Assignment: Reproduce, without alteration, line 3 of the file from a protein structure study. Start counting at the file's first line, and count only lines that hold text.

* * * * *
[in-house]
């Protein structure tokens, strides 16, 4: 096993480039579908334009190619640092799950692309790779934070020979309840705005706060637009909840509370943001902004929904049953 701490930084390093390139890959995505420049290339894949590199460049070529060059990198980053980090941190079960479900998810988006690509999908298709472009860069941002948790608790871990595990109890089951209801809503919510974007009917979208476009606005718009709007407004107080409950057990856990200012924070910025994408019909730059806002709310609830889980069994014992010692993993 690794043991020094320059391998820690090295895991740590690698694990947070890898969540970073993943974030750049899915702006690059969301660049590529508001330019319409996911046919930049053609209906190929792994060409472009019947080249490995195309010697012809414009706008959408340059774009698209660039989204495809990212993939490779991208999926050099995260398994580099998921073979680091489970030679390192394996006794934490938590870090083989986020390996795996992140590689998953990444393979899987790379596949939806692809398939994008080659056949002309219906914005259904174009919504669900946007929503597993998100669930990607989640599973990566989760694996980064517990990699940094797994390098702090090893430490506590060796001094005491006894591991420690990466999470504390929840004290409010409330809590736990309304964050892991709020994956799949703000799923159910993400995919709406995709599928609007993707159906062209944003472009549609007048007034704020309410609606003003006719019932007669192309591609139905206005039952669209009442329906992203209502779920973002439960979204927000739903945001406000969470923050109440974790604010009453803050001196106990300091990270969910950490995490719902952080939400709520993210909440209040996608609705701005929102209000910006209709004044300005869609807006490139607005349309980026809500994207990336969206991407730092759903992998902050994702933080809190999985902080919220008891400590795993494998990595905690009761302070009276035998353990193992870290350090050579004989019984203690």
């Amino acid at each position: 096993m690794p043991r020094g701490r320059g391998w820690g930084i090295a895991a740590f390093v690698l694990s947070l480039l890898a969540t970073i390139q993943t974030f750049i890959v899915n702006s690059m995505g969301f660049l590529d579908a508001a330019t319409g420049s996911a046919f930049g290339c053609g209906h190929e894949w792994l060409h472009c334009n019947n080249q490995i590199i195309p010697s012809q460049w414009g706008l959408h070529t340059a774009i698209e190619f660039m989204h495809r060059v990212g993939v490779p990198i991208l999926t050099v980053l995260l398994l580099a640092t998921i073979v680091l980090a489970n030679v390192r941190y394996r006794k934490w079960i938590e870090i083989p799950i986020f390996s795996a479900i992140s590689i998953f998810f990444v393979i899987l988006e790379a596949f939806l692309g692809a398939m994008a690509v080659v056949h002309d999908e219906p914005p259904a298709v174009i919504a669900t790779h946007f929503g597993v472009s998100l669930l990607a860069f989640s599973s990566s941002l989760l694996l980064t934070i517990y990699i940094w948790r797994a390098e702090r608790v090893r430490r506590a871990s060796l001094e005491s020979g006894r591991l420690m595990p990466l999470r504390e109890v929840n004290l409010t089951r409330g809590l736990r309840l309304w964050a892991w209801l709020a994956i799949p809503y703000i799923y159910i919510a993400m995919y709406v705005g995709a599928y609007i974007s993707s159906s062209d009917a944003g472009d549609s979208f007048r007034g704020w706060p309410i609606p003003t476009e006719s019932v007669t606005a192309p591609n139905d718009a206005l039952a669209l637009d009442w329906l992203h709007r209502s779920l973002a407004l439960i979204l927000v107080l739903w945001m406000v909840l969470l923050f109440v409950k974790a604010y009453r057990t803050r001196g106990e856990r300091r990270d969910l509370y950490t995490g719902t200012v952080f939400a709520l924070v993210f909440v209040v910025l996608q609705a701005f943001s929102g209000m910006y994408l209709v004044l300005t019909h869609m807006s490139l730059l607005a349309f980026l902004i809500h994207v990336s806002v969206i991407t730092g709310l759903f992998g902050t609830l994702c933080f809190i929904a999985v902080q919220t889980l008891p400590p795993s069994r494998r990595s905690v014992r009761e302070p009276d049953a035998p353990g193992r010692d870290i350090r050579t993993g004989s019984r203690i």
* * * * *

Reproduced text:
């Amino acid at each position: 096993m690794p043991r020094g701490r320059g391998w820690g930084i090295a895991a740590f390093v690698l694990s947070l480039l890898a969540t970073i390139q993943t974030f750049i890959v899915n702006s690059m995505g969301f660049l590529d579908a508001a330019t319409g420049s996911a046919f930049g290339c053609g209906h190929e894949w792994l060409h472009c334009n019947n080249q490995i590199i195309p010697s012809q460049w414009g706008l959408h070529t340059a774009i698209e190619f660039m989204h495809r060059v990212g993939v490779p990198i991208l999926t050099v980053l995260l398994l580099a640092t998921i073979v680091l980090a489970n030679v390192r941190y394996r006794k934490w079960i938590e870090i083989p799950i986020f390996s795996a479900i992140s590689i998953f998810f990444v393979i899987l988006e790379a596949f939806l692309g692809a398939m994008a690509v080659v056949h002309d999908e219906p914005p259904a298709v174009i919504a669900t790779h946007f929503g597993v472009s998100l669930l990607a860069f989640s599973s990566s941002l989760l694996l980064t934070i517990y990699i940094w948790r797994a390098e702090r608790v090893r430490r506590a871990s060796l001094e005491s020979g006894r591991l420690m595990p990466l999470r504390e109890v929840n004290l409010t089951r409330g809590l736990r309840l309304w964050a892991w209801l709020a994956i799949p809503y703000i799923y159910i919510a993400m995919y709406v705005g995709a599928y609007i974007s993707s159906s062209d009917a944003g472009d549609s979208f007048r007034g704020w706060p309410i609606p003003t476009e006719s019932v007669t606005a192309p591609n139905d718009a206005l039952a669209l637009d009442w329906l992203h709007r209502s779920l973002a407004l439960i979204l927000v107080l739903w945001m406000v909840l969470l923050f109440v409950k974790a604010y009453r057990t803050r001196g106990e856990r300091r990270d969910l509370y950490t995490g719902t200012v952080f939400a709520l924070v993210f909440v209040v910025l996608q609705a701005f943001s929102g209000m910006y994408l209709v004044l300005t019909h869609m807006s490139l730059l607005a349309f980026l902004i809500h994207v990336s806002v969206i991407t730092g709310l759903f992998g902050t609830l994702c933080f809190i929904a999985v902080q919220t889980l008891p400590p795993s069994r494998r990595s905690v014992r009761e302070p009276d049953a035998p353990g193992r010692d870290i350090r050579t993993g004989s019984r203690i």